# No Savings at 50? No Problem: Here’s How to Retire a Millionaire

If you haven’t saved a dime for retirement, here’s what you’ll need to save to retire a millionaire.

No, it’s not going to be easy. If you’re 50 and you have no retirement savings, you’ll have to earn your first million the same way millionaires have before: time, grit, and the power of compound interest.

But the good news is this: you still have time to join the millionaire club. If you don’t have a dime set aside for retirement, here’s what you’ll need to save to retire a millionaire.

## How much do you need to save to retire a millionaire?

To retire a millionaire, you’ll need two things: compound interest and a hefty monthly contribution. Based on some hypothetical rates of return, let’s take a look at how much you’ll need to invest daily, weekly, and monthly to hit a million by 70.

Of course, these are estimates, not facts. But this will give you a fairly good idea of how much you need to contribute (and at what rate it needs to compound) in order for you to hit a million by retirement.

## How to make the math a reality

Take a look at those numbers for a second. With an annual rate of return of just 5%, which you could accomplish with a good index fund or ETF, you could still retire a millionaire by saving less than \$30,000 a year.

That’s a lot of money, which is why you’ll probably want to tighten up your budget. Now is not the time to live above your means. You might want to sell things you don’t need — say goodbye to that luxury car — or forego vacations you can’t afford. Even the smallest of expenses, such as game and video subscriptions, can drag your retirement savings down over time.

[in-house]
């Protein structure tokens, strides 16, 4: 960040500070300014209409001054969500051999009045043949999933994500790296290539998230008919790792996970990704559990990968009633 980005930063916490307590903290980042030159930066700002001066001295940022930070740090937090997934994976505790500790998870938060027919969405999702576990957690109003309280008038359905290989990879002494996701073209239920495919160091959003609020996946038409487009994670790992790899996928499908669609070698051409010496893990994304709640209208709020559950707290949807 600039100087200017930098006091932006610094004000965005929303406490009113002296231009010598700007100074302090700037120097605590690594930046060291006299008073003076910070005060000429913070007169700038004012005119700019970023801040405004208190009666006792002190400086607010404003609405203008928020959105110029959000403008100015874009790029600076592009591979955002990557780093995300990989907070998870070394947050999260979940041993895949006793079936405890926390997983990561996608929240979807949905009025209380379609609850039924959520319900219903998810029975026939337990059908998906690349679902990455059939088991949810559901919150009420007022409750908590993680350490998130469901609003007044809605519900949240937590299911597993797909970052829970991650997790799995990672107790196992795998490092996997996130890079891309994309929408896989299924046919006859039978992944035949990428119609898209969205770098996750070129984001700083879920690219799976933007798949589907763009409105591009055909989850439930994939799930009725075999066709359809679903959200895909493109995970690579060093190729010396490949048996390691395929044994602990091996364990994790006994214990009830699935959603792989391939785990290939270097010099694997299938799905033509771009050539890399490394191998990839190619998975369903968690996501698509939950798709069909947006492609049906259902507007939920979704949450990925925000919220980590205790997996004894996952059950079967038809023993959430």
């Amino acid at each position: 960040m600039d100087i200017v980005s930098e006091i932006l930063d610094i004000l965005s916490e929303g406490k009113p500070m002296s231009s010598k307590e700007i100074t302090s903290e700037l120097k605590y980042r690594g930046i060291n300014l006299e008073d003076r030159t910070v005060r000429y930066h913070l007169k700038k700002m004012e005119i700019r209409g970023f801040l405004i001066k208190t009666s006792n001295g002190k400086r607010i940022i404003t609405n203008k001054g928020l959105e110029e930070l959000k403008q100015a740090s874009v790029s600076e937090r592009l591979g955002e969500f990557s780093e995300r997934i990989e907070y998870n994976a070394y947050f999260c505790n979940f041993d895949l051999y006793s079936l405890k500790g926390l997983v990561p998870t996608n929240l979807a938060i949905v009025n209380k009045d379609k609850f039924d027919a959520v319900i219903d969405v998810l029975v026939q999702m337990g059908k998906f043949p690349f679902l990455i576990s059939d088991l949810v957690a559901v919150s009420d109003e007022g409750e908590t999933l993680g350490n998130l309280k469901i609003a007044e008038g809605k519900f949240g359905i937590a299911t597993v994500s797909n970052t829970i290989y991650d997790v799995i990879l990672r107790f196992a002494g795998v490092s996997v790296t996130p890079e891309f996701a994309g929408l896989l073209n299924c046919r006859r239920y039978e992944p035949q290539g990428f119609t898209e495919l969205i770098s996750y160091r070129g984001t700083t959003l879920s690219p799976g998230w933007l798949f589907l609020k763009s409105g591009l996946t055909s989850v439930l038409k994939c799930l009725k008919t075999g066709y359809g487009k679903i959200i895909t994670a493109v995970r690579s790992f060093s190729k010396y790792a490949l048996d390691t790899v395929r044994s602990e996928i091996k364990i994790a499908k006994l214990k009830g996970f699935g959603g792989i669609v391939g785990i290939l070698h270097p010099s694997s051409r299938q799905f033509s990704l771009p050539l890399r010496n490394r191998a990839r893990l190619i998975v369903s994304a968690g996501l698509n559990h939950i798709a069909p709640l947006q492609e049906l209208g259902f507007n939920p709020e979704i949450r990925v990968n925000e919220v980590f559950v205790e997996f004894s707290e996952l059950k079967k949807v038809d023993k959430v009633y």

But even if you can’t save \$30,000 a year, you might not have to. Instead, you could choose your investment wisely. If your portfolio can return 7%, you would need to save \$23,400. And if you can average a whopping 11%, you would only need to save \$14,400 per year.

How can you average 11%? Well, you’ll most likely need to invest in individual stocks. And I’m not talking blue chips or large caps either, though these types of stocks might help you achieve some stability. You’ll want to invest in some high-quality growth stocks, value stocks, and even those stocks that pay dividends. Small caps and micro caps could be good, too, as these have the potential to explode, rewarding you with some hefty gains in the process.

With smart investing choices and good money habits, you can retire a millionaire. Just don’t give up. If young Canadian investors and savers in the F.I.R.E. movement (Financial Independence; Retire Early) can retire from their careers at age 40, surely you can save a million dollars before you hit 70.

This article represents the opinion of the writer, who may disagree with the “official” recommendation position of a Motley Fool premium service or advisor. We’re Motley! Questioning an investing thesis — even one of our own — helps us all think critically about investing and make decisions that help us become smarter, happier, and richer, so we sometimes publish articles that may not be in line with recommendations, rankings or other content.

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